Contact with Schulte, the art dealer in Mainz, provoked a major change in Senke’s life. Schulte had already come to the attention of police detectives in Stuttgart years before. A comparatively small case of Giacometti forgery landed him in court in November 2008, after he and a used car dealer from Greece tried to sell 13 forged Giacometti sculptures.

via: Sculptures in a Suitcase: The Fake Count who Flogged Giacometti Forgeries – SPIEGEL ONLINE – News – International.

May 20th, 2011

Posted In: fakes and forgeries

Joods museum beklad met nazisymbolen

(Novum) – Onbekenden hebben afgelopen weekend museum Het Joodse Schooltje in het Groningse Leek beklad met een hakenkruis en de term C18, de naam van een neonazi-organisatie. De politie bevestigt berichtgeving daarover in het Dagblad van het Noorden.

De extreemrechtse C18 is onderdeel van het internationale Blood & Honour-netwerk. De C staat voor Combat en de cijfers 1 en 8 verwijzen naar de letters A en H, die op hun beurt weer verwijzen naar de naam Adolf Hitler.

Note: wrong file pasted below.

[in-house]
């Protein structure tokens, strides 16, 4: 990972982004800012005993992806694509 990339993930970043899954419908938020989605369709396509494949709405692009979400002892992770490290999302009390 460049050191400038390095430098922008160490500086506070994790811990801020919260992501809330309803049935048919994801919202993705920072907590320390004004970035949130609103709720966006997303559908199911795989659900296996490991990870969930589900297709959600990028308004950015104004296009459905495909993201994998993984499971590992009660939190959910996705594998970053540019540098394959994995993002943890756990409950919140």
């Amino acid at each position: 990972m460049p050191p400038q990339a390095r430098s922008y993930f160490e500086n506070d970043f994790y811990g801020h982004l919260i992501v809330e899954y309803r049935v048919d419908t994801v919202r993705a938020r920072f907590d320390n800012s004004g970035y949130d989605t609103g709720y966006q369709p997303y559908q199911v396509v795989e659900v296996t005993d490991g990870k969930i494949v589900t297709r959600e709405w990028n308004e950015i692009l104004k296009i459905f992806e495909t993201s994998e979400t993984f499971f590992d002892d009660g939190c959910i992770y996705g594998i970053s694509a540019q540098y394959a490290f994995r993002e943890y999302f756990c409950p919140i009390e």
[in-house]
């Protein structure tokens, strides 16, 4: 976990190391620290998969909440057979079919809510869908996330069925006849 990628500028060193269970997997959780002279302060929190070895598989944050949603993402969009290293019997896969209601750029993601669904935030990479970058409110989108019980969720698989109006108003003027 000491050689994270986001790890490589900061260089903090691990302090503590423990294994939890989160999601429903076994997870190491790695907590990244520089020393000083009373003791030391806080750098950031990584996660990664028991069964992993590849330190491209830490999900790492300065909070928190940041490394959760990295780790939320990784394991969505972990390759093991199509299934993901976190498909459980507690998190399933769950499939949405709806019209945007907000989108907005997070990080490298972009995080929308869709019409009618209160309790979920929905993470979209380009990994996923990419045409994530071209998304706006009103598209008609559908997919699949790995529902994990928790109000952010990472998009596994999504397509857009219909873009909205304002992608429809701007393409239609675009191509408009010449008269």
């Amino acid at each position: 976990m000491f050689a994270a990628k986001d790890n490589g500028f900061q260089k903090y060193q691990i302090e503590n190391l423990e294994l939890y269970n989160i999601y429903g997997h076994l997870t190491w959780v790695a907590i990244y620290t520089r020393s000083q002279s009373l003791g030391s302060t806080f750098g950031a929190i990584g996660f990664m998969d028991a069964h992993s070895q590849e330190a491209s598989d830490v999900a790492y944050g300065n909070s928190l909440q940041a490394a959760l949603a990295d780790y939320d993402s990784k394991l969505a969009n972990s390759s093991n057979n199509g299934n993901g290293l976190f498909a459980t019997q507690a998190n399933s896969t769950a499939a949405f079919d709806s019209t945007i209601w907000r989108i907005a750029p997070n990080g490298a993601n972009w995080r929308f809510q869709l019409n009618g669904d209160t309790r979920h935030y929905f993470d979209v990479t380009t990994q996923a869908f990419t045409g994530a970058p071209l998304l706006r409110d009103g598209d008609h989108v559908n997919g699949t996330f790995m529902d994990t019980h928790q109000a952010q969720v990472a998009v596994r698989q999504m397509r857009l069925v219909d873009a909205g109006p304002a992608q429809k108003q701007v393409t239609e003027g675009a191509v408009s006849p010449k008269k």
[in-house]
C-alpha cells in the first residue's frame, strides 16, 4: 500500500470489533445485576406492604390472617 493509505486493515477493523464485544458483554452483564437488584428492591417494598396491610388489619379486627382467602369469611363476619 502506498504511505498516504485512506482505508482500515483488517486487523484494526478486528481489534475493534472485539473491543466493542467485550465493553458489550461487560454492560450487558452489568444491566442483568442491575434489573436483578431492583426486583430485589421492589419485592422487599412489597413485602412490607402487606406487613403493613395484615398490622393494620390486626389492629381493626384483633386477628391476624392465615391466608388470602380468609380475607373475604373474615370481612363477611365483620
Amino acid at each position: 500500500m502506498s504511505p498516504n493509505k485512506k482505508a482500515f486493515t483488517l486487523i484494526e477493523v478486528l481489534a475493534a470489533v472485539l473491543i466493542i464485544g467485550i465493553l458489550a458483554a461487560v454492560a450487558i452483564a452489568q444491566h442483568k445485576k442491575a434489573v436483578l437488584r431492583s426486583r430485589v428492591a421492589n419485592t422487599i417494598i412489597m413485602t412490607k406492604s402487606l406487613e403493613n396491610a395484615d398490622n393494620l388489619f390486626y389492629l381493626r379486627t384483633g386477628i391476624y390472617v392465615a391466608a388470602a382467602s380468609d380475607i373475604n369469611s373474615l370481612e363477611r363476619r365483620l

De deur van het museum moet volgens de politie tussen vrijdagavond en zaterdagochtend zijn beklad. De politie heeft geen idee wie de dader is.

 

Onlangs hervatte de Progressief Joodse Gemeente Noord-Nederland na zeventig jaar het lesgeven aan Joodse kinderen in de school. Dit gebeurt eens in de maand. De bekladdingen hebben voor veel onrust onder de docenten gezorgd. De politie houdt een extra oogje in het zeil.

meer via Nieuws.nl – Joods museum beklad met nazisymbolen.

May 19th, 2011

Posted In: Uncategorized

This content is password protected. To view it please enter your password below:

May 19th, 2011

Posted In: Uncategorized